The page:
Renzo Piano's Chicago Museum as a Roman monument

    Renzo Piano often jokes, "I'm Italian, there's not much we can do about that!" He's flirting when he says it. He knows people like things Italian.

    I'm still ruminating (Rominating?) on why the Pritzker Garden at Renzo Piano's Modern Wing of the Art Institute of Chicago has a Roman feel to it. It's partly the imperial scale and the classical expression. But there's much more. If you enter the Garden not from the street but by going inside the Modern Wing, and then going back outside into the garden, it has the feel of a Roman courtyard.

    The rectangular proportions are like those of Roman temples. Piano's new work is layered with the older Art Institute buildings. They meet in this garden. Public places, like people, art and cities, are often most interesting where two cultures come together. In this garden you see and physically feel that Chicago now has a certain age, has been around awhile, wasn't built in a day. The minimalism of Piano's structure can remind you of Roman ruins.

    Temple of Antoninus and Faustina, Rome c. 141

    So, Piano

    is to Chicago

    as Norman Foster

    is to the Roman temple in Nimes.


    But to be like Rome you must have an

    arch. Such as Rome's Arch of Constantine. Just around the corner from the Pritzker Garden, as part of the layering of time at the Modern Wing, Chicago has

    The arch from Louis Sullivan's demolished Stock Exchange.

    The Pritzker Garden was built more or less above an "ancient" theater. (1925, is that ancient by today's standard?) The Goodman Theater was also a memorial to a son who died young. It was underground, due to height restrictions that in olden days, even under the empire of Emperor Richard (Daley) I, used to be enforced on any structure erected in Grant Park. The Goodman is gone now; so in this place you get a vertical memory of buildings, including some unseen.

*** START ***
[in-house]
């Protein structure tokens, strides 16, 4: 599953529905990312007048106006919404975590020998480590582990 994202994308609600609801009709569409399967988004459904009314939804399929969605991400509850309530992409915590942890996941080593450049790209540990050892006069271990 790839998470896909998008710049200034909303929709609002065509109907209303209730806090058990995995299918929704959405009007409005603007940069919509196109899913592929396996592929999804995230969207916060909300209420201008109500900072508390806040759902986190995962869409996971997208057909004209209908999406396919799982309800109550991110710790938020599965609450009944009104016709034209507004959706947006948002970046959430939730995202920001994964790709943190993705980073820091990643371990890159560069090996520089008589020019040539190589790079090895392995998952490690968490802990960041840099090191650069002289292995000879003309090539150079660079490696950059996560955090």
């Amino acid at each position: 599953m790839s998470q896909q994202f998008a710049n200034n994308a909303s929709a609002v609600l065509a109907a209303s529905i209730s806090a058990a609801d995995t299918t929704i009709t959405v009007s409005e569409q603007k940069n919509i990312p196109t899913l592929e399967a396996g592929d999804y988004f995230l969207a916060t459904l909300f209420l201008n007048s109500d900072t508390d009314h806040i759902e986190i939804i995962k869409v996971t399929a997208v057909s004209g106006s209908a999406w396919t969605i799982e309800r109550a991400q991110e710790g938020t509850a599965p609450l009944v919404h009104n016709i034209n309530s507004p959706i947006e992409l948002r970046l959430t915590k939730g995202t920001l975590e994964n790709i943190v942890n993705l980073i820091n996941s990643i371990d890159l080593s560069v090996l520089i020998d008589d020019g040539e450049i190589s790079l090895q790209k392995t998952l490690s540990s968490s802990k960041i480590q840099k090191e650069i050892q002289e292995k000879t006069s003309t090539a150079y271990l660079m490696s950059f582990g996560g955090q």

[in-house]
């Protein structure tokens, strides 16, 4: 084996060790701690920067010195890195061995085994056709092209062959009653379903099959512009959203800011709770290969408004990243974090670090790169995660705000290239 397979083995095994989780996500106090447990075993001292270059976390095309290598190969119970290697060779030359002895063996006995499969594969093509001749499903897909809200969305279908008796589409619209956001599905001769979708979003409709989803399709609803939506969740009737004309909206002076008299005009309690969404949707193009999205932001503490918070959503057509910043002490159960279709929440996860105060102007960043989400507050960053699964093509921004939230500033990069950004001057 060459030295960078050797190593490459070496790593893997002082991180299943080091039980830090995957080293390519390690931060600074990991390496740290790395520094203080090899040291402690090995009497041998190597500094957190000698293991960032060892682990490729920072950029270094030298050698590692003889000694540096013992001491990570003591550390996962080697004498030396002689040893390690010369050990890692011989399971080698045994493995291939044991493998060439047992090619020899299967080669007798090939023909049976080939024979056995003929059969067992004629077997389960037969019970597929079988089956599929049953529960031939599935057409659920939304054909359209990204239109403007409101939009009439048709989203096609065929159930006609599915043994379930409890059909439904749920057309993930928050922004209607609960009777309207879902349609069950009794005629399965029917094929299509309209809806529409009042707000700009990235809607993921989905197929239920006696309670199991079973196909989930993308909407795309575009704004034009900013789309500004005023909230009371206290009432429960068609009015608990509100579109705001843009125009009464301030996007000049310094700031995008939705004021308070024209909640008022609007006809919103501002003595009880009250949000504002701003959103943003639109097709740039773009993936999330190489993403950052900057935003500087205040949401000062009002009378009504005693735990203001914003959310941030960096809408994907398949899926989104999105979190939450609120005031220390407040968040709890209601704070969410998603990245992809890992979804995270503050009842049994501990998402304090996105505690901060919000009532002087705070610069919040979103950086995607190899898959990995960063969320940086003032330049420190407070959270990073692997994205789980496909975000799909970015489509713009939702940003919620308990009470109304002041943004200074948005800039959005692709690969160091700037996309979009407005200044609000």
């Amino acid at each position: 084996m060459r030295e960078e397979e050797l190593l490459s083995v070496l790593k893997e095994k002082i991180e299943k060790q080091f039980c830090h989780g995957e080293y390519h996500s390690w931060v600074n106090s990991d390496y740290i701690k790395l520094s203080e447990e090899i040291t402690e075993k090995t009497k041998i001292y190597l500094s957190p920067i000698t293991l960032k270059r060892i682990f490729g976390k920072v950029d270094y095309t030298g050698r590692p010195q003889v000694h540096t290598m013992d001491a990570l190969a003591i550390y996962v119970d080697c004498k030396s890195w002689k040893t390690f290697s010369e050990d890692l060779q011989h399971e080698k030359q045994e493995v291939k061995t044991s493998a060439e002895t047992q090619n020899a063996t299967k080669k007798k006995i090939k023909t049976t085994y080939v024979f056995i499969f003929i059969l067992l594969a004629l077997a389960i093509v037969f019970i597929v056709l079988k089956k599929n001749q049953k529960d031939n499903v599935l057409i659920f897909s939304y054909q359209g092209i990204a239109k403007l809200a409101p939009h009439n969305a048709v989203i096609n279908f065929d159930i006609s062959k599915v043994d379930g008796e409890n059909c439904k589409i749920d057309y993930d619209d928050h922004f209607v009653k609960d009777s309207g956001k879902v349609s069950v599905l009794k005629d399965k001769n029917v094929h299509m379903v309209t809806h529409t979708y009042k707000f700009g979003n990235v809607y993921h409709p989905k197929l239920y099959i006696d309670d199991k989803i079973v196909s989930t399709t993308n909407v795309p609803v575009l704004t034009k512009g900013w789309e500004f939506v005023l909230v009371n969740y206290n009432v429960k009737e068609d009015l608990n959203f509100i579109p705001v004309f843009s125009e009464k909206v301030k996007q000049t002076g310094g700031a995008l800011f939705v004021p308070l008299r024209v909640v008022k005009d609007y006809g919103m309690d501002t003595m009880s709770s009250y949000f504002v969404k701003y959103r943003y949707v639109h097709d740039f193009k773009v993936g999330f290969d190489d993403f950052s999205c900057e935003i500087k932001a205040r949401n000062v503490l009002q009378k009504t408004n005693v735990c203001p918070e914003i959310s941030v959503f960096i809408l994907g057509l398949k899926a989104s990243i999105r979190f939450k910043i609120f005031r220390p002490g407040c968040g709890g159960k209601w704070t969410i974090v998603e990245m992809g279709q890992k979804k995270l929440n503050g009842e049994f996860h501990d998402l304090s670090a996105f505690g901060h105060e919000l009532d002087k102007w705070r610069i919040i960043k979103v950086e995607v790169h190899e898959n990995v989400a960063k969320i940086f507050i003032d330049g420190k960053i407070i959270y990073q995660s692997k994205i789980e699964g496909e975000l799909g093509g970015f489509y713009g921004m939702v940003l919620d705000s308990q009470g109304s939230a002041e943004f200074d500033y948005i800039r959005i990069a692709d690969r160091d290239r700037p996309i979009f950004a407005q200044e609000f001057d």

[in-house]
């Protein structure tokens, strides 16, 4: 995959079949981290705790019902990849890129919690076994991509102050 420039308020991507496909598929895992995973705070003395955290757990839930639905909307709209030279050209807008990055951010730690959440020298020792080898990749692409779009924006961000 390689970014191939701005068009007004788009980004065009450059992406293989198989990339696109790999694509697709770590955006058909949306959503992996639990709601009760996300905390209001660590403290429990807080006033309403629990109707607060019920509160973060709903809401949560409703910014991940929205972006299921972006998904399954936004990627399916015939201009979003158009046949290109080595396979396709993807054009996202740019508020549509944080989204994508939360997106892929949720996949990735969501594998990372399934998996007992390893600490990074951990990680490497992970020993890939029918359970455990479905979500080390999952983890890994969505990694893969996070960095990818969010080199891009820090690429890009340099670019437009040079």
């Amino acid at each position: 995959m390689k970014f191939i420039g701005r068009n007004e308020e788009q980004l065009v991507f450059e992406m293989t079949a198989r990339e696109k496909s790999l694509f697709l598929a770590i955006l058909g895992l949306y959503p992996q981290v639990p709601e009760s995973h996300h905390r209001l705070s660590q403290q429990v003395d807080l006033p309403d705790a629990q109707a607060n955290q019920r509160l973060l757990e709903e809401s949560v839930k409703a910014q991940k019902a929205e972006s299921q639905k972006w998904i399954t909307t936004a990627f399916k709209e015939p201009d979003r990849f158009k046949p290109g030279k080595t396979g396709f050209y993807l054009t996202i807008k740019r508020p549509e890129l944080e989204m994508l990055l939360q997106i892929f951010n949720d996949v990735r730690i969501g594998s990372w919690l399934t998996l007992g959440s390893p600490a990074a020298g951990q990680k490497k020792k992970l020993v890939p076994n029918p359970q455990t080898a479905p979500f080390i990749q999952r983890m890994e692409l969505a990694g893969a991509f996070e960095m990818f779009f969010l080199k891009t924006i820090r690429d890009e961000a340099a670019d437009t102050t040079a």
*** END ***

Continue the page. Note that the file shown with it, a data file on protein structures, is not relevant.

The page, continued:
Original Goodman Theatre (1925-2005) by ChicagoGeek.

    Detail from the Goodman Theater, demolished


    Nichols Bridgeway - with its bottom engineered into an arch and its curved, open pipe shape like like an aqueduct - is infrastructure, of the kind of which the Romans were fond.

    Roman Pont du Gard

    Infrastructure about movement, about bringing things from elsewhere to here.


    Then there's the confidence, the ambition, and the scale of this civic project. For these I reasons I write in my review of it in The Architect's Newspaper that it's best new building in downtown Chicago since the 1970 John Hancock Tower.

    There's even a sense of imperialism in the Modern Wing. That in here we have treasures "plundered (?)" from around the world. The flat roof extends our dominance out over the lands around us. The building, a temple for art, is oversized for its site, and monumental. The three part composition of the main building and the symmetry make it more monumental.

    Here is more Hello Beautiful! on Modern Wing by the raised-in-Genoa, Italy Renzo Piano. (Then scroll)
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